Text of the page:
By Sarah Marsh and Madeline Chambers
BERLIN (Reuters)—Germany on Tuesday halted the Nord Stream 2 Baltic Sea gas pipeline project, designed to double the flow of Russian gas direct to Germany, after Russia formally recognized two breakaway regions in eastern Ukraine.
Europe's most divisive energy project, worth $11 billion, was finished in September, but has stood idle pending certification by Germany and the European Union.
The pipeline had been set to ease the pressure on European consumers facing record energy prices amid a wider post-pandemic cost of living crisis, and on governments that have already forked out billions to try to cushion the impact on consumers.
But on Tuesday the European benchmark gas price, currently the Dutch March contract, was up 9.2 percent to 78.50 euros per megawatt hour (MWh) at 1337 GMT.
Dmitry Medvedev, Russia's former president and now deputy chairman of its Security Council, tried to rub salt in that wound.
"Welcome to the new world where Europeans will pay 2,000 euros for gas!" he said, according to the news agency RIA.
Germany obtains half its gas from Russia and had argued that Nord Stream 2 was primarily a commercial project to diversify energy supplies for Europe.
But despite the potential benefits, it had faced opposition within the European Union and from the United States on the grounds that it would increase Europe's energy dependence on Russia as well as denying transit fees to Ukraine, host to another Russian gas pipeline, and making it more vulnerable to Russian invasion.
"This a huge change for German foreign policy with massive implications for energy security and Berlin's broader position towards Moscow," said Marcel Dirsus, non-resident fellow at Kiel University's Institute for Security Policy.
"It suggests that Germany is actually serious about imposing tough costs on Russia."
Ukrainian Foreign Minister Dmytro Kuleba tweeted his approval.
"This is a morally, politically and practically correct step in the current circumstances," he said. "True leadership means tough decisions in difficult times. Germany's move proves just that."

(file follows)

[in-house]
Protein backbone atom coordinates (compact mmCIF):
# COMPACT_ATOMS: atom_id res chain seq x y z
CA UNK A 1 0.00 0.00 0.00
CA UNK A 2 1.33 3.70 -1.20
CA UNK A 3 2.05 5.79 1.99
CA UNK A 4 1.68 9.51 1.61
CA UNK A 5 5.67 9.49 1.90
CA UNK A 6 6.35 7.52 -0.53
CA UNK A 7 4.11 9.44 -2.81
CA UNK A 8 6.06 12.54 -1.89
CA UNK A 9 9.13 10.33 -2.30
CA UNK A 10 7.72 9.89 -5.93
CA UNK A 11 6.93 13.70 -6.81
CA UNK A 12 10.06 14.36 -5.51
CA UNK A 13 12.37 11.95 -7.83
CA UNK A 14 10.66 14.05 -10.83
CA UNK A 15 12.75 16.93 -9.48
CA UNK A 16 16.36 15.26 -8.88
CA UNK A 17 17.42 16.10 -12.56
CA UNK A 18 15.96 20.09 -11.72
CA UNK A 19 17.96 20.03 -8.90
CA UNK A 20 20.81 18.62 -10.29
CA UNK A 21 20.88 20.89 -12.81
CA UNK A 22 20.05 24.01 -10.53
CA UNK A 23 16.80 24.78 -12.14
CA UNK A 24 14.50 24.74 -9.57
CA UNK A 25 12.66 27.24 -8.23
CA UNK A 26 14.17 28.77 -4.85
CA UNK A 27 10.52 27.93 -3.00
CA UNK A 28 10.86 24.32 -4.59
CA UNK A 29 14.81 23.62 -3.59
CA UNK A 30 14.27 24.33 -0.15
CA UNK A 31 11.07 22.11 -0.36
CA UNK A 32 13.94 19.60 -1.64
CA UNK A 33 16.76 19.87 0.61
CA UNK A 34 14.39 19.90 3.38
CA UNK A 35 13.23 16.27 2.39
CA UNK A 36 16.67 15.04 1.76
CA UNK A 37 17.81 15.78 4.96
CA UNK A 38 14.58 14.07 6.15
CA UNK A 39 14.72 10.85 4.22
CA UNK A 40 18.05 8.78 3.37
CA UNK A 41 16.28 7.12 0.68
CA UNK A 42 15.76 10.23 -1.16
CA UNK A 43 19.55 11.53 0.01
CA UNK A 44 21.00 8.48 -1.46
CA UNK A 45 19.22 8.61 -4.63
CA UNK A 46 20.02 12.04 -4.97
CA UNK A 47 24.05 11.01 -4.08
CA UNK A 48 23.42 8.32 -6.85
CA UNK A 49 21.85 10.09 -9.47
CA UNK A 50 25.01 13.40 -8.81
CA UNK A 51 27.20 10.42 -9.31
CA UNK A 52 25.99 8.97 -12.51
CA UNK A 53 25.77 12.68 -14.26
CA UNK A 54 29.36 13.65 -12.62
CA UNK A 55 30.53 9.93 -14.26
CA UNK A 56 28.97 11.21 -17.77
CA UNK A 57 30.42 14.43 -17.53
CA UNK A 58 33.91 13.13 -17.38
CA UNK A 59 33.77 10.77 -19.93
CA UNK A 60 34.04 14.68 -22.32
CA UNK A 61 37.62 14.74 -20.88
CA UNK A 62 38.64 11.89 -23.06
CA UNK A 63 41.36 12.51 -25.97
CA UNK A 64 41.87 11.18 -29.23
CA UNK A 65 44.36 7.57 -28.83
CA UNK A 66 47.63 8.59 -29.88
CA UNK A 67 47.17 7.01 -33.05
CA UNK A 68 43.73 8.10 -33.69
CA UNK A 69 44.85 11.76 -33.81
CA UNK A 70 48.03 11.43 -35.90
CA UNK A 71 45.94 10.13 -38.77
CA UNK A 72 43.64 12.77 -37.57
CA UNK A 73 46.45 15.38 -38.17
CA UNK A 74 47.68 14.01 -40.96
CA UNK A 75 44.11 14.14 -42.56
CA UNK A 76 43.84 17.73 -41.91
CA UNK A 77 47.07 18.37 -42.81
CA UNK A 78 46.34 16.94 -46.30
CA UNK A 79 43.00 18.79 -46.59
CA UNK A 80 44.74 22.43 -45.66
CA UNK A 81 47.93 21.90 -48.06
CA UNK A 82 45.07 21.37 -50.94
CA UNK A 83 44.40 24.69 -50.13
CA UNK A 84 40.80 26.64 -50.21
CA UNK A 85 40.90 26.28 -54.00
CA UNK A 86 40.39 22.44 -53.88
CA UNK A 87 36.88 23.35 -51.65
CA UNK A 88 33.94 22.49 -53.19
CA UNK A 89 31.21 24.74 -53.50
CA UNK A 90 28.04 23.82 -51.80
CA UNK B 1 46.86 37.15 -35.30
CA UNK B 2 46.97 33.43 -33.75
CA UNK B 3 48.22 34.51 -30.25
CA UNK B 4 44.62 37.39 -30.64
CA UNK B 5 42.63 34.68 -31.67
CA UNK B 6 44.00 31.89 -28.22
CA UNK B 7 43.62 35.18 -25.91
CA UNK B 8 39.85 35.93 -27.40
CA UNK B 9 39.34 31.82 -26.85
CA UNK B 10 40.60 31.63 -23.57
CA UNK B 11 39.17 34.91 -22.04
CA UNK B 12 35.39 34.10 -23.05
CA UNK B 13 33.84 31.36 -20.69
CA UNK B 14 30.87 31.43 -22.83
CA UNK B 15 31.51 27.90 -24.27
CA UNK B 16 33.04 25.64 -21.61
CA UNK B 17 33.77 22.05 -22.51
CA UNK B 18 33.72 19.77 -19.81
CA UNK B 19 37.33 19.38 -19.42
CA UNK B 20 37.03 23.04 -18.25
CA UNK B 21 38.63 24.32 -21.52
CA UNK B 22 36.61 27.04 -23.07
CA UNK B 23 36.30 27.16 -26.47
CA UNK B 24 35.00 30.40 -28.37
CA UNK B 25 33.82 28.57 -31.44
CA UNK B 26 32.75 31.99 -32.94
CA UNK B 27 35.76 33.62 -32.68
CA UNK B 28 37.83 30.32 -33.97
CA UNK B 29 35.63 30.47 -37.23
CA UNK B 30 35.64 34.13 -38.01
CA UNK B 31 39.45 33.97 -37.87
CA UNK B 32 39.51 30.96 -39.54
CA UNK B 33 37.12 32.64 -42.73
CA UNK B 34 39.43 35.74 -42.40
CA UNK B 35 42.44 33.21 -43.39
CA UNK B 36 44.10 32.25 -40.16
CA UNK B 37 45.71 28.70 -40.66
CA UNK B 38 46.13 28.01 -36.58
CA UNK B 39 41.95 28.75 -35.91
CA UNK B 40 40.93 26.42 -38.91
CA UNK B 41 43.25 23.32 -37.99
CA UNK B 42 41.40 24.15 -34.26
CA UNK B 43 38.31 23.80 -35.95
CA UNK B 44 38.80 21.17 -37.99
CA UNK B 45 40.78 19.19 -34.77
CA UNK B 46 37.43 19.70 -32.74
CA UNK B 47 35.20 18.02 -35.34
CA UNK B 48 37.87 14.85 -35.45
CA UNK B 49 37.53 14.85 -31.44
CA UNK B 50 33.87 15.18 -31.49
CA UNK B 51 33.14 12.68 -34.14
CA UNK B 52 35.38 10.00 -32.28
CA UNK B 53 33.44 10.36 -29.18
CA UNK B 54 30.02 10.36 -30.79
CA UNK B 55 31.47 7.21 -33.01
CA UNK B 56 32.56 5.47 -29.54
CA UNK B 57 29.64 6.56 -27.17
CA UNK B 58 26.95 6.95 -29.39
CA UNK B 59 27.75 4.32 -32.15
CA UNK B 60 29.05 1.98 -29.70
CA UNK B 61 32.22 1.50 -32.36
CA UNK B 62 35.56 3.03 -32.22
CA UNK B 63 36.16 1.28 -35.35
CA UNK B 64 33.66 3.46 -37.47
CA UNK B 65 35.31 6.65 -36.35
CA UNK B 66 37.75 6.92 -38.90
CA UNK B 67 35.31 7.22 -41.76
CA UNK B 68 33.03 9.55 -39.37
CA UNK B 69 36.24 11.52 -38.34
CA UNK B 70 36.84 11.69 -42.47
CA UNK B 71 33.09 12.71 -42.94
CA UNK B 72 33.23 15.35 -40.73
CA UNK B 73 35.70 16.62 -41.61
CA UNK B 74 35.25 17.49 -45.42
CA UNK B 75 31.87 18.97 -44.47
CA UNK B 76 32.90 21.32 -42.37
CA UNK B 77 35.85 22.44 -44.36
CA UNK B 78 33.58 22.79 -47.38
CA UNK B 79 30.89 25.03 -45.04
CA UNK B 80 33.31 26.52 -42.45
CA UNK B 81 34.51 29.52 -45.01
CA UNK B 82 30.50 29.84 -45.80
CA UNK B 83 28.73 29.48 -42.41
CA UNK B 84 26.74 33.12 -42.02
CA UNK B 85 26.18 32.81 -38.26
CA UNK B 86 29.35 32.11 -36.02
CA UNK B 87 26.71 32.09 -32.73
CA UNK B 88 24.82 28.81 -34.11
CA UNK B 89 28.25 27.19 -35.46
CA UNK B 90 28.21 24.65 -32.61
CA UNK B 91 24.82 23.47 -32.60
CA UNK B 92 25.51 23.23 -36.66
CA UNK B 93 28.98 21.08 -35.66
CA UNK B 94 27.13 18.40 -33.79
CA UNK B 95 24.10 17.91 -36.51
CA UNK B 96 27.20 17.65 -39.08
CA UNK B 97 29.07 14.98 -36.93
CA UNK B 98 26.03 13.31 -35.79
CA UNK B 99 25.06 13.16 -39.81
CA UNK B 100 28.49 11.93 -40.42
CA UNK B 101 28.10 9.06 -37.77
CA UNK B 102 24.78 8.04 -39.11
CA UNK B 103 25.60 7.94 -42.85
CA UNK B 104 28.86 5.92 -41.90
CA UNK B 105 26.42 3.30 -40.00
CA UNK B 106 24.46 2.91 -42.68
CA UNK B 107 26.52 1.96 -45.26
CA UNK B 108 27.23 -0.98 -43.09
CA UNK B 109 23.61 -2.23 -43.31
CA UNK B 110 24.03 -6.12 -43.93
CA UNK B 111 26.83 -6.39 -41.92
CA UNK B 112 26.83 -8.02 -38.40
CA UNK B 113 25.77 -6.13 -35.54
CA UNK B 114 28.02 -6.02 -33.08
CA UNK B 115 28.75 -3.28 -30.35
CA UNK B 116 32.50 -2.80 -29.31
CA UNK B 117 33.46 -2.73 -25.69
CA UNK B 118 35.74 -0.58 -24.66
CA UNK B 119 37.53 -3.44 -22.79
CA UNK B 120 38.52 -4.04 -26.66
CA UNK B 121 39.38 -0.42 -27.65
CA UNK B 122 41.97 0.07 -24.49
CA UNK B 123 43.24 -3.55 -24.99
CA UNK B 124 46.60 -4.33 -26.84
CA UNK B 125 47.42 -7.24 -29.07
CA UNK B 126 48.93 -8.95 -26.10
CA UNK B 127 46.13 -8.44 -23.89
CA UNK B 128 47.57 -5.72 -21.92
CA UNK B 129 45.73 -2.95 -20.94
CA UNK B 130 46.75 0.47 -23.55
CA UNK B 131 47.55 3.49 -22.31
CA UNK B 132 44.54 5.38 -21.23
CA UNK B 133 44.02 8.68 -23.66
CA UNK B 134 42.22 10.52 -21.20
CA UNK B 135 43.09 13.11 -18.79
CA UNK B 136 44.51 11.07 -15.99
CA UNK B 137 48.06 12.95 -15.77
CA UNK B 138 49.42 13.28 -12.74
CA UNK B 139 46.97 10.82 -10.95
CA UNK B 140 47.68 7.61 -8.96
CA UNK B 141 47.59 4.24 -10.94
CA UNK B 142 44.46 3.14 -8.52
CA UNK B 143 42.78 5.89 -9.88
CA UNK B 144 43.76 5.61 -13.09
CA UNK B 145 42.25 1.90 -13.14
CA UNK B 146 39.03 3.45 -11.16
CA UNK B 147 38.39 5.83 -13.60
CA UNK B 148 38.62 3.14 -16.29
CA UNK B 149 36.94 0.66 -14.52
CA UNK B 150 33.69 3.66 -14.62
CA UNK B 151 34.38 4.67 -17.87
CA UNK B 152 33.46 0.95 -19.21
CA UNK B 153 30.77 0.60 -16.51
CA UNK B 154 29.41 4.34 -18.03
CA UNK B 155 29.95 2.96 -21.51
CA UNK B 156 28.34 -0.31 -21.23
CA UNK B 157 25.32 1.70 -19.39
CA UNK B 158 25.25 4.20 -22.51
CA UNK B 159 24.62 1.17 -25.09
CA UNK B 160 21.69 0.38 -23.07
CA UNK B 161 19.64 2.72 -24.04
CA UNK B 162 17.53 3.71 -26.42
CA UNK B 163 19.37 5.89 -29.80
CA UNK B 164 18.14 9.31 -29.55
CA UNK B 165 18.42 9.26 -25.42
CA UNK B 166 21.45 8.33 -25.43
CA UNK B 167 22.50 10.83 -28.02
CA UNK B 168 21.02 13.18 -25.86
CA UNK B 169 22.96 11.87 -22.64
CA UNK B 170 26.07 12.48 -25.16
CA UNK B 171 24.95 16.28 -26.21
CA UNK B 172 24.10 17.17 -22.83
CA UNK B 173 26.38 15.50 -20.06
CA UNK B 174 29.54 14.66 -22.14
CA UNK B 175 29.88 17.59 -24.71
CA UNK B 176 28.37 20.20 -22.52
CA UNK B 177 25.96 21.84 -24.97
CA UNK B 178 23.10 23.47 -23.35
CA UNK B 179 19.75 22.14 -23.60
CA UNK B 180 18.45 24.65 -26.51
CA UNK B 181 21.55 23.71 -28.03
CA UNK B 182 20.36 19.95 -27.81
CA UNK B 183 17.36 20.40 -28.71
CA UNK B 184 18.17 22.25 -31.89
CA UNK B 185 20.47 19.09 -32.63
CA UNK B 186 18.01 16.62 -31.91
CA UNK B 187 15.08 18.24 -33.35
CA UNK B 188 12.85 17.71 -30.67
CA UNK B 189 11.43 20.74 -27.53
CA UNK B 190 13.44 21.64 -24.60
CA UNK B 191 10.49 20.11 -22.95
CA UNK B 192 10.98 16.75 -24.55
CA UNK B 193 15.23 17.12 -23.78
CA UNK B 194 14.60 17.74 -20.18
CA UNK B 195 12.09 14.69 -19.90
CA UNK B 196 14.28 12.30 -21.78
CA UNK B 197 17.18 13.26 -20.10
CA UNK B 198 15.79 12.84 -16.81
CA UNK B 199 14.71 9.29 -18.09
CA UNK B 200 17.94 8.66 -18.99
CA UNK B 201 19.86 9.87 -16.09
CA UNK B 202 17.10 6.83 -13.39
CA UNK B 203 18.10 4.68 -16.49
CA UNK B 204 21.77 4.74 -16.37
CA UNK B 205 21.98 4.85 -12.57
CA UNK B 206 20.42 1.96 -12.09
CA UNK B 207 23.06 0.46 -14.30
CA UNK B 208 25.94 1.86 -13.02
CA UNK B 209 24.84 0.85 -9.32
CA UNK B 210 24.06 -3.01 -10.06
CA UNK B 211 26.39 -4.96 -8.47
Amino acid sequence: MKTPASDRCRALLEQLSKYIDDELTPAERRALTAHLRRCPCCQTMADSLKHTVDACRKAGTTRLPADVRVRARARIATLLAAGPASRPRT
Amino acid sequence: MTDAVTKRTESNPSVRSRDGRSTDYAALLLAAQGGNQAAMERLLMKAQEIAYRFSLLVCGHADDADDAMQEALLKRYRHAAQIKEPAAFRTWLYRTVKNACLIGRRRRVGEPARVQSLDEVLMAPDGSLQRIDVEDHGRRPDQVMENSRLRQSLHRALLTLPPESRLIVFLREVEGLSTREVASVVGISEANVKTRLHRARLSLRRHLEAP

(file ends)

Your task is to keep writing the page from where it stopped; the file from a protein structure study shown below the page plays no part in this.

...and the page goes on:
Chancellor Olaf Scholz said he had asked the economy ministry to make sure certification could not take place at the moment.
"The appropriate departments ... will make a new assessment of the security of our supply in light of what has changed in last few days," he said.
Economy Minister Robert Habeck said Germany's gas supply was secured even without Nord Stream 2.
But he told journalists in Duesseldorf that gas prices were indeed likely to rise further in the short term.
The Russian state-owned gas giant Gazprom owns half the pipeline, and the rest is split between Shell, Austria's OMV, France's Engie, Germany's Uniper and Wintershall DEA.
The Federal Network Agency - which regulates Germany's electricity, gas, telecommunications, post and railway sectors - suspended the certification process in November, saying Nord Stream 2 must register a legal entity in Germany.
Analysts had expected it to pick up the procedure in mid-year after the operator did as requested.
But the regulator said on Tuesday that the required positive assessment by the economy ministry was no longer available. The Nord Stream 2 operating company said it was waiting to be properly notified of the halt.
(Reporting by Sarah Marsh and Madeline Chambers; Additional Reporting by Joseph Nasr, Andreas Rinke, Christoph Steitz and Reuters TV in Germany and Susanna Twidale in London; Editing by Kevin Liffey)